Kawasaki, Suzuki, Honda, Yamaha Will Collaborate On Hydrogen Power

Suzuki's hydrogen-powered Burgman, as tested by the UK's Metropolitan Police. Credit: Suzuki

Governments around the world are keen to shut down gasoline engine sales by the year 2035, but EVs are still not ready to replace petrol-powered motorcycles. So what are small engine manufacturers like Japan’s Kawasaki, Suzuki, Honda and Yamaha to do?

According to press releases from these companies, they’re going to investigate the use of hydrogen in powering motorcycles and other small engines. They’ll be helped with R&D input from Toyota and Kawasaki Heavy Industries (manufacturer of aerospace components, heavy construction equipment, etc.). The technical research association will be known as HYsE (the acronym stands for Hydrogen Small mobility & Engine technology).

Here’s how Honda’s PR explains the group’s plans:

To realize a decarbonized society, a multi-pathway strategy to address various issues in the mobility sector is necessary, rather than focusing on a single energy source. Against this backdrop, research and development targeted at commercialization of mobility with engines powered by hydrogen-deemed a next-generation energy source-is gaining momentum.

However, the use of hydrogen poses technical challenges, including fast flame speed and a large region of ignition, which often result in unstable combustion, and the limited fuel tank capacity in case of use in small mobility vehicles. In addressing these issues, the members of HySE are committed to conducting fundamental research, capitalizing on their wealth of expertise and technologies in developing gasoline-powered engines, and aim to work together with the joint mission of establishing a design standard for small mobility’s hydrogen-powered engine, and of advancing the fundamental research endeavors in this area.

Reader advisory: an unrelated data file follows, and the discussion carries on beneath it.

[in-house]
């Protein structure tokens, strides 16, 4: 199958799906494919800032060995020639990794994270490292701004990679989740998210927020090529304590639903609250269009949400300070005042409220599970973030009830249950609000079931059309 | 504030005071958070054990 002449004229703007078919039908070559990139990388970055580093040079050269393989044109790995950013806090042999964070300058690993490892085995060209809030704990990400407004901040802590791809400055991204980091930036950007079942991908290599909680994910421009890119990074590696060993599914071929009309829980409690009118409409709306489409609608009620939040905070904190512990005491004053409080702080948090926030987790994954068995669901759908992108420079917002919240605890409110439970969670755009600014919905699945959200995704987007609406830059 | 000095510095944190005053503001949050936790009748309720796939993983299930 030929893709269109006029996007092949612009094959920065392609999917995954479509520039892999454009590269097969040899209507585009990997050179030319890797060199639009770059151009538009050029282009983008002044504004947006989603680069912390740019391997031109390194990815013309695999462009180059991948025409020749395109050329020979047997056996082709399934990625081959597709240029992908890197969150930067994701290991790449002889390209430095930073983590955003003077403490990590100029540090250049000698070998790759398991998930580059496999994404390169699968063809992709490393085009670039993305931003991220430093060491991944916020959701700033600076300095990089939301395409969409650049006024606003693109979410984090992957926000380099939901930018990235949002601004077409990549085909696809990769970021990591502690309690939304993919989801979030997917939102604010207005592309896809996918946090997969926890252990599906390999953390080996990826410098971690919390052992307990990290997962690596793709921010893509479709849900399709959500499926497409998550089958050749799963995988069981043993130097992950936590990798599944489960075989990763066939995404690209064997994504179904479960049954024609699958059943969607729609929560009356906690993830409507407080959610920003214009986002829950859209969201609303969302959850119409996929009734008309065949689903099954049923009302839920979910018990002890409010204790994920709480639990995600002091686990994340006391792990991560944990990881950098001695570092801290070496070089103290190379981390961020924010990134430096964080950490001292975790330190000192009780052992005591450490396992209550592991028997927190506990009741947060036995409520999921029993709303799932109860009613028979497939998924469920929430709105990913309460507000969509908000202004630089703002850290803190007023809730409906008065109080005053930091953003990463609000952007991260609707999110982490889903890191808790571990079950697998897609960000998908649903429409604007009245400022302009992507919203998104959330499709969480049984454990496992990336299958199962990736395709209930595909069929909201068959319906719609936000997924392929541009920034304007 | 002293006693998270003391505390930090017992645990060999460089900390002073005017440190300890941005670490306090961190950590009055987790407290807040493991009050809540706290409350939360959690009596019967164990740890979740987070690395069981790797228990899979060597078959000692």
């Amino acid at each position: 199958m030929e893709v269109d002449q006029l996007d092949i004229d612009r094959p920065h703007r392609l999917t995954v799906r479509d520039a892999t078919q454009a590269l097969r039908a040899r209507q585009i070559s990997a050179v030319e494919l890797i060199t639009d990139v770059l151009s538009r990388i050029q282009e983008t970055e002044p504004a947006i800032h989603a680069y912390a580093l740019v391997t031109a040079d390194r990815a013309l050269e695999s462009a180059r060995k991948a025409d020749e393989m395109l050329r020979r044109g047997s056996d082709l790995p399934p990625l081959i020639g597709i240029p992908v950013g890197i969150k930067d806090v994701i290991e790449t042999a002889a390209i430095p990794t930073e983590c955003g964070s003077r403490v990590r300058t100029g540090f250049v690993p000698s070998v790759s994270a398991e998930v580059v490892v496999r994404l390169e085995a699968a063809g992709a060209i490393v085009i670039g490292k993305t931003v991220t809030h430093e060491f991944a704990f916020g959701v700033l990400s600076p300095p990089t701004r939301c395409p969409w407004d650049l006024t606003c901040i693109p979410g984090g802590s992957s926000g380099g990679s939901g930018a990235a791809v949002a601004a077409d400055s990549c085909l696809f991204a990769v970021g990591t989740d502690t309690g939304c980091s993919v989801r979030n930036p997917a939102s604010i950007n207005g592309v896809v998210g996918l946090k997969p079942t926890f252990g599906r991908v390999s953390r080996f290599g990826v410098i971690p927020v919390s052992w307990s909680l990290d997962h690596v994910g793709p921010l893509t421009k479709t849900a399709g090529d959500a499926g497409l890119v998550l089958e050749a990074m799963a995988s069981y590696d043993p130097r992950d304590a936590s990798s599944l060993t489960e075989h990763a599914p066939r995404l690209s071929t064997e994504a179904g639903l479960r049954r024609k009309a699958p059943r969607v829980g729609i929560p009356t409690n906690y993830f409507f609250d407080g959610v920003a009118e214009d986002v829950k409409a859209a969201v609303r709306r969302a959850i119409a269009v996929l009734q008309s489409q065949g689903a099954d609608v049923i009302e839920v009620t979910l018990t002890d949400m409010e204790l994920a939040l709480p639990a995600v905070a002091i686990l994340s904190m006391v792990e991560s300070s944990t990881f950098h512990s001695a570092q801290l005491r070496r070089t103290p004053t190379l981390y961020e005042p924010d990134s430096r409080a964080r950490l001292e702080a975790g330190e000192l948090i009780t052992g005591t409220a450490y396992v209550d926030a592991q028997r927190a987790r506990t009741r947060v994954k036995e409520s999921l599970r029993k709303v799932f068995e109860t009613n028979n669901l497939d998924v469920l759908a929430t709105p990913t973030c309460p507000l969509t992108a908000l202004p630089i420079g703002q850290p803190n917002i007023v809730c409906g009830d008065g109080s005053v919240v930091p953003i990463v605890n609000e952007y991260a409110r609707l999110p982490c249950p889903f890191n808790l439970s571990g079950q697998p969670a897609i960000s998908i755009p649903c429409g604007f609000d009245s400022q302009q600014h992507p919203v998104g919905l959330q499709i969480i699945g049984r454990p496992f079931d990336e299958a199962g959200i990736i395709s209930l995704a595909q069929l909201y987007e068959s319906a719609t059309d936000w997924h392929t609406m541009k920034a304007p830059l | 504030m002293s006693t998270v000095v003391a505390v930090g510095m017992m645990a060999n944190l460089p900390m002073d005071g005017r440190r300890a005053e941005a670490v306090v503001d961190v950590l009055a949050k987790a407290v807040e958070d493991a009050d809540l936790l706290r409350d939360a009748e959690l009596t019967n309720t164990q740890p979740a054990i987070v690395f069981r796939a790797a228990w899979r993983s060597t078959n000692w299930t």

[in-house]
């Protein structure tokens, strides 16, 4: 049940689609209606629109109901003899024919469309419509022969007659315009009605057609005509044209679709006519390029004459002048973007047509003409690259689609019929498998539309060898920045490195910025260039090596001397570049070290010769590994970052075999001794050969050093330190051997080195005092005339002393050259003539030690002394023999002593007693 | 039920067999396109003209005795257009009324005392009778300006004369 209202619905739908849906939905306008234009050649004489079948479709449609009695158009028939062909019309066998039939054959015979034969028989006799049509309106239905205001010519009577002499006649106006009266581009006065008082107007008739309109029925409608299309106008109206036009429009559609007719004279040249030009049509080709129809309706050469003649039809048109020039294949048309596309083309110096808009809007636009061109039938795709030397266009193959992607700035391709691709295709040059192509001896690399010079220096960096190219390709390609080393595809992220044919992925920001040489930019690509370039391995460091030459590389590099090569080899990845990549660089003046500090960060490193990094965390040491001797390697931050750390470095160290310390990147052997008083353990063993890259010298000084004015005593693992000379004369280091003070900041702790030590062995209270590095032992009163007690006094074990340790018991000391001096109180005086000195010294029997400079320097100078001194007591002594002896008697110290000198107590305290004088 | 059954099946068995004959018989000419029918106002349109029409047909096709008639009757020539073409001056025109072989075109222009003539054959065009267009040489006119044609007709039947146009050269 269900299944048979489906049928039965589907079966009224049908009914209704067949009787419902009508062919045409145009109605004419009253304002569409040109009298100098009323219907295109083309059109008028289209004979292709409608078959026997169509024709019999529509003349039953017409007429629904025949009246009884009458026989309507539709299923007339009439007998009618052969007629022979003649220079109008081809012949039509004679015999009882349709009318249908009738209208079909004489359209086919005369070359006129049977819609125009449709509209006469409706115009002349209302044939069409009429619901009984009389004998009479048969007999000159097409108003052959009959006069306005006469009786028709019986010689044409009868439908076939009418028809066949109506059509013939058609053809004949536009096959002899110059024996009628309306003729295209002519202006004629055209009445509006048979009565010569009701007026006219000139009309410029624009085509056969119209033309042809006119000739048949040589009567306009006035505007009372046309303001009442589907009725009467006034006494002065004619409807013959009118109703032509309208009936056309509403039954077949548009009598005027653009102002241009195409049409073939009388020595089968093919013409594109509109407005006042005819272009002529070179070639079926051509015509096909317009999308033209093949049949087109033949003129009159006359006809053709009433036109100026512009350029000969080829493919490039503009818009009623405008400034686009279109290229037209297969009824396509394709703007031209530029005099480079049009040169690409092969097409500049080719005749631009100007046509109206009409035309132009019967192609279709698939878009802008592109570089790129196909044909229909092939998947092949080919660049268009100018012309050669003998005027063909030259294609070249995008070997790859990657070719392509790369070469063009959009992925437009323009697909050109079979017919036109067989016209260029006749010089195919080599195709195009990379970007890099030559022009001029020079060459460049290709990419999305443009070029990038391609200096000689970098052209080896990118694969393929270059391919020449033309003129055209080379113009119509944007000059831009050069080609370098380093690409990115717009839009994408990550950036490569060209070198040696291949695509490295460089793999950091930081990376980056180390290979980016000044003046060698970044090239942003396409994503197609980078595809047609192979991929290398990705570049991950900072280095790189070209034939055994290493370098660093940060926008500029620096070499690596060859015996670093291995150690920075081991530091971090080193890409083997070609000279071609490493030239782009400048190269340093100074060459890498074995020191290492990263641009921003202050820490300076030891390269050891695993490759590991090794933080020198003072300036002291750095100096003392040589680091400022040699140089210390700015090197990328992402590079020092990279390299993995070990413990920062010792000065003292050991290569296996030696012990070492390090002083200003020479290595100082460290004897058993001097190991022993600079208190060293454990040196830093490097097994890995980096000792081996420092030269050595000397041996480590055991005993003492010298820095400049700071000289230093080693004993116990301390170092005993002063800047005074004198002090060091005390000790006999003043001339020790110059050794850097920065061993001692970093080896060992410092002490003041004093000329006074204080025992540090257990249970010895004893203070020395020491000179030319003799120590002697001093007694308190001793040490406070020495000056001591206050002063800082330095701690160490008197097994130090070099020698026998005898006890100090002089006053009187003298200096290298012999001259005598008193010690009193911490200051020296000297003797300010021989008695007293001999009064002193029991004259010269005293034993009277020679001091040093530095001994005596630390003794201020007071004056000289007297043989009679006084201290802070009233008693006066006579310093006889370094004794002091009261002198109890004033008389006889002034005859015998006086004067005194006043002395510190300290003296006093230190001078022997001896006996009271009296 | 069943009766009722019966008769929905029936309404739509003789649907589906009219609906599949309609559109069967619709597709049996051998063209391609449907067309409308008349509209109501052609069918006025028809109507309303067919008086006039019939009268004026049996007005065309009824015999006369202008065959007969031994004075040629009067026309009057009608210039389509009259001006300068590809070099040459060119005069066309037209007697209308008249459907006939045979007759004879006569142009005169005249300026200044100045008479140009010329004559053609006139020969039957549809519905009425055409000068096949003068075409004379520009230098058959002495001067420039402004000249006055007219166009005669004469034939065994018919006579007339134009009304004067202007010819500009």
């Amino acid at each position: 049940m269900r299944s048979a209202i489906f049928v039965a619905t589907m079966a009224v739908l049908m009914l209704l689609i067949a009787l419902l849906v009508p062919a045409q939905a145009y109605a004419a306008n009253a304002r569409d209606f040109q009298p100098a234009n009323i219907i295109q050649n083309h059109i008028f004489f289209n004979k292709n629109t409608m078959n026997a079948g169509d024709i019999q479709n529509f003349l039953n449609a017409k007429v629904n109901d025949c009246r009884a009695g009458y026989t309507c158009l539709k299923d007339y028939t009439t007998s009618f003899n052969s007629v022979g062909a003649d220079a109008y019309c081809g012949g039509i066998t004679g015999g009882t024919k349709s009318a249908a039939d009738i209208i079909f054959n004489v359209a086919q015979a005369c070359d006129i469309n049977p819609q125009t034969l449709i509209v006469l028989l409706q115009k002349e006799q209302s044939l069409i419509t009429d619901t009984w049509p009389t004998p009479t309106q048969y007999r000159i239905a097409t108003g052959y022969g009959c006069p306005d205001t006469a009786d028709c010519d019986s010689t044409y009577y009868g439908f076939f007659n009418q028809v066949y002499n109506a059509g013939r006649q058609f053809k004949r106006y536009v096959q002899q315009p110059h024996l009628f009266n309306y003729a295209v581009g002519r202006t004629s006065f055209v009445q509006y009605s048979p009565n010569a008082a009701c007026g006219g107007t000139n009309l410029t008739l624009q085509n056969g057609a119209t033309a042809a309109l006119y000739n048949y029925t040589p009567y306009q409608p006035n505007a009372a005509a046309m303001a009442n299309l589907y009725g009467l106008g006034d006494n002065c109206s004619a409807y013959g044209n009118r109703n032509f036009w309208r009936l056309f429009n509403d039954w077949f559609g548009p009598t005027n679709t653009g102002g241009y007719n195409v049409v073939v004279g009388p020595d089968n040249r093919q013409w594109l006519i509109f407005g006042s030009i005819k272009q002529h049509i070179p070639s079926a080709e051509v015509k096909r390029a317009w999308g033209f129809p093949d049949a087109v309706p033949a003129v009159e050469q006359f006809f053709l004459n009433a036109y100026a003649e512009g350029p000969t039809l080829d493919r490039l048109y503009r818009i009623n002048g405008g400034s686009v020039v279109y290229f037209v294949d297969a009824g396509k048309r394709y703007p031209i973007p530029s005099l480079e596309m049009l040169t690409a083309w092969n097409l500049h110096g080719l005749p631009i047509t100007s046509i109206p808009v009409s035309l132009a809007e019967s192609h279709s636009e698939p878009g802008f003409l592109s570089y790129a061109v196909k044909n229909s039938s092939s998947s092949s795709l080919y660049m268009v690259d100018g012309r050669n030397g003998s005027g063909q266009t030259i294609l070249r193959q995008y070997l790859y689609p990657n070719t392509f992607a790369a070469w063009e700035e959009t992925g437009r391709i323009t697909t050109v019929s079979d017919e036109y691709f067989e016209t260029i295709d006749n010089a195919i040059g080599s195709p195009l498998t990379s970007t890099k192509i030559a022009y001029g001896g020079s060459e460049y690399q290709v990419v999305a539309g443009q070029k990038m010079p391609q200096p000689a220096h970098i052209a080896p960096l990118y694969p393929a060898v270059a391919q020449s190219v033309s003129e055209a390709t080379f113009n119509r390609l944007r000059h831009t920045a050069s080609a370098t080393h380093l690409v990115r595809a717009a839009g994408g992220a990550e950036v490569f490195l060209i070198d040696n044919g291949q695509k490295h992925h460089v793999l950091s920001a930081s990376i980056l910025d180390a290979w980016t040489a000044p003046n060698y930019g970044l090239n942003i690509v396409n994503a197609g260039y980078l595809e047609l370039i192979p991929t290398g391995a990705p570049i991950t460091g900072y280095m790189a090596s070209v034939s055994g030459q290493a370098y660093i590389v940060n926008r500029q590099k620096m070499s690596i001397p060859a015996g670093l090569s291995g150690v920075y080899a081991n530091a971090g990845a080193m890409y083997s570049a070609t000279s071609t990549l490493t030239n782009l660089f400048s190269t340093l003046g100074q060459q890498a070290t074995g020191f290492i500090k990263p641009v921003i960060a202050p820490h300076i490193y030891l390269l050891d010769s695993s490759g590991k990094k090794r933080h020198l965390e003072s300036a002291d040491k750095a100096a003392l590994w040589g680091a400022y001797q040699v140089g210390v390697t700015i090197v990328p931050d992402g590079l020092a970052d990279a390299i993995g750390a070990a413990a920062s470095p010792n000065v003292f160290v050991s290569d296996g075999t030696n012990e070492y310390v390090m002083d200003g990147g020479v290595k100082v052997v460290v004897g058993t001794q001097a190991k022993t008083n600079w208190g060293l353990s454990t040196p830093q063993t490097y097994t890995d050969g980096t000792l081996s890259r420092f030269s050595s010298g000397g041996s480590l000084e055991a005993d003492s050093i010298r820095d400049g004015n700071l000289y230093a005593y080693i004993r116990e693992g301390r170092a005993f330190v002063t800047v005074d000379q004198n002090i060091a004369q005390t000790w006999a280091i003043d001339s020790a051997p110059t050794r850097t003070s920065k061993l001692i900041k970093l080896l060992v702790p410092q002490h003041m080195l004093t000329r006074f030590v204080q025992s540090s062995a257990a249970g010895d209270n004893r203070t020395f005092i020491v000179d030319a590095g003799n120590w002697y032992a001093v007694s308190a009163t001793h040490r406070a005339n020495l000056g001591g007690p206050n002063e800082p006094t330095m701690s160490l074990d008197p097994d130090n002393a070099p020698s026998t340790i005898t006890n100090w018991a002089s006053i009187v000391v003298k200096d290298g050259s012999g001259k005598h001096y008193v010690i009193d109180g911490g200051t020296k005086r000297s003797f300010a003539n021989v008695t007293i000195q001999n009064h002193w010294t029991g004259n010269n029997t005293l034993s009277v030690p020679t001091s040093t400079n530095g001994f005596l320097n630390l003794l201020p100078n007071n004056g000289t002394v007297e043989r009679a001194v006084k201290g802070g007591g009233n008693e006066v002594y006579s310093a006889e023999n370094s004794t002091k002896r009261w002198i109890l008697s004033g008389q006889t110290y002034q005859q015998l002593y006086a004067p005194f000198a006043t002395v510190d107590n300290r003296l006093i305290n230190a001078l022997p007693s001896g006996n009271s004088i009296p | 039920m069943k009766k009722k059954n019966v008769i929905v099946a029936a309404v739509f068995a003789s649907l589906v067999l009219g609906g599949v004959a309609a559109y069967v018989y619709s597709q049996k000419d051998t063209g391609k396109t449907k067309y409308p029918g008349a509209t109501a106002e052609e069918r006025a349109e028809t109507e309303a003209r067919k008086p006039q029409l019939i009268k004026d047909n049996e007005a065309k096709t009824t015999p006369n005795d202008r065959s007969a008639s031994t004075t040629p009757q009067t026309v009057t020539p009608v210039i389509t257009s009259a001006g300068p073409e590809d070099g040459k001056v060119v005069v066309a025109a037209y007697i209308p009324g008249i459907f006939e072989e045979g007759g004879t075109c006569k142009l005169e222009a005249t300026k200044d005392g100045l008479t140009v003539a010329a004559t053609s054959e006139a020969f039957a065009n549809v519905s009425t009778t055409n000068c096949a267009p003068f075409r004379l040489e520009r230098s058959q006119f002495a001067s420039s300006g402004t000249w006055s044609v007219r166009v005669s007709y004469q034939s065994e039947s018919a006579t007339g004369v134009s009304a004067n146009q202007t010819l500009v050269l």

In other words: Manufacturers realize they can’t entirely rely on battery power to replace gasoline. Hydrogen is one of the most practical alternatives available currently, so they’re investigating its potential in small engines. The research will go beyond just motorcycles. They’ll also see how hydrogen works as an energy source for drones, kei trucks and other small-engine applications.

BMW Motorrad announced a similar plan earlier this year, and Kawasaki actually showed off a hydrogen-powered bike at the EICMA show in 2022. Honda also declared an interest in hydrogen power in fall of 2022 as part of its big news conference about alternative energy. Going back even further, Suzuki demo’d a hydrogen-fueled Burgman scooter fleet with the Metropolitan Police in the UK, although that project seemed to go nowhere.

Ultimately, reservations over the safety and practicality of hydrogen have kept it from usage in small engines, but in the days to come, as gasoline is increasingly restricted, we may see a change—and the HYsE collaborative effort may be a part of that shift.


  1. Ons small problem, it takes more electrical energy to produce hydrogen to power a vehicle x kilometres that is does to power an electric vehicle the same x kilometres. The math against hydrogen is that simple

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